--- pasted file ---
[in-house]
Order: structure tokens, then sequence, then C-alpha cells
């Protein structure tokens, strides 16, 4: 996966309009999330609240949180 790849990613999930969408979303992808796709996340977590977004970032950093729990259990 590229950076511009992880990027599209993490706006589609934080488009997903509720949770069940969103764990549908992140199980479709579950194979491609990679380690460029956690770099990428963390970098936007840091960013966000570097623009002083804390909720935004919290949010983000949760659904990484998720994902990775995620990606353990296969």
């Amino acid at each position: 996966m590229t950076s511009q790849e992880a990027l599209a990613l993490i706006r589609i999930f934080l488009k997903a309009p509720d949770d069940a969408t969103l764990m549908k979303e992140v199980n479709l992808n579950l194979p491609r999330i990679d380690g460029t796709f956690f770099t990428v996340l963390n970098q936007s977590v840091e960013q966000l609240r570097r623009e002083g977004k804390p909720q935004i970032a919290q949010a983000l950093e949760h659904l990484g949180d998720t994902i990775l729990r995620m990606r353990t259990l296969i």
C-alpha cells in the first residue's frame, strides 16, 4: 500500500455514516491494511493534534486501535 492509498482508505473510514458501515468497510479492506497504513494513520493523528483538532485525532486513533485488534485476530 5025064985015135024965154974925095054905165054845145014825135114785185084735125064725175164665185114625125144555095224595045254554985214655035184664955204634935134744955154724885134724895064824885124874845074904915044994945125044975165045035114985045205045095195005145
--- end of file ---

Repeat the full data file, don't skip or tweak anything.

[in-house]
Order: structure tokens, then sequence, then C-alpha cells
């Protein structure tokens, strides 16, 4: 996966309009999330609240949180 790849990613999930969408979303992808796709996340977590977004970032950093729990259990 590229950076511009992880990027599209993490706006589609934080488009997903509720949770069940969103764990549908992140199980479709579950194979491609990679380690460029956690770099990428963390970098936007840091960013966000570097623009002083804390909720935004919290949010983000949760659904990484998720994902990775995620990606353990296969």
């Amino acid at each position: 996966m590229t950076s511009q790849e992880a990027l599209a990613l993490i706006r589609i999930f934080l488009k997903a309009p509720d949770d069940a969408t969103l764990m549908k979303e992140v199980n479709l992808n579950l194979p491609r999330i990679d380690g460029t796709f956690f770099t990428v996340l963390n970098q936007s977590v840091e960013q966000l609240r570097r623009e002083g977004k804390p909720q935004i970032a919290q949010a983000l950093e949760h659904l990484g949180d998720t994902i990775l729990r995620m990606r353990t259990l296969i």
C-alpha cells in the first residue's frame, strides 16, 4: 500500500455514516491494511493534534486501535 492509498482508505473510514458501515468497510479492506497504513494513520493523528483538532485525532486513533485488534485476530 5025064985015135024965154974925095054905165054845145014825135114785185084735125064725175164665185114625125144555095224595045254554985214655035184664955204634935134744955154724885134724895064824885124874845074904915044994945125044975165045035114985045205045095195005145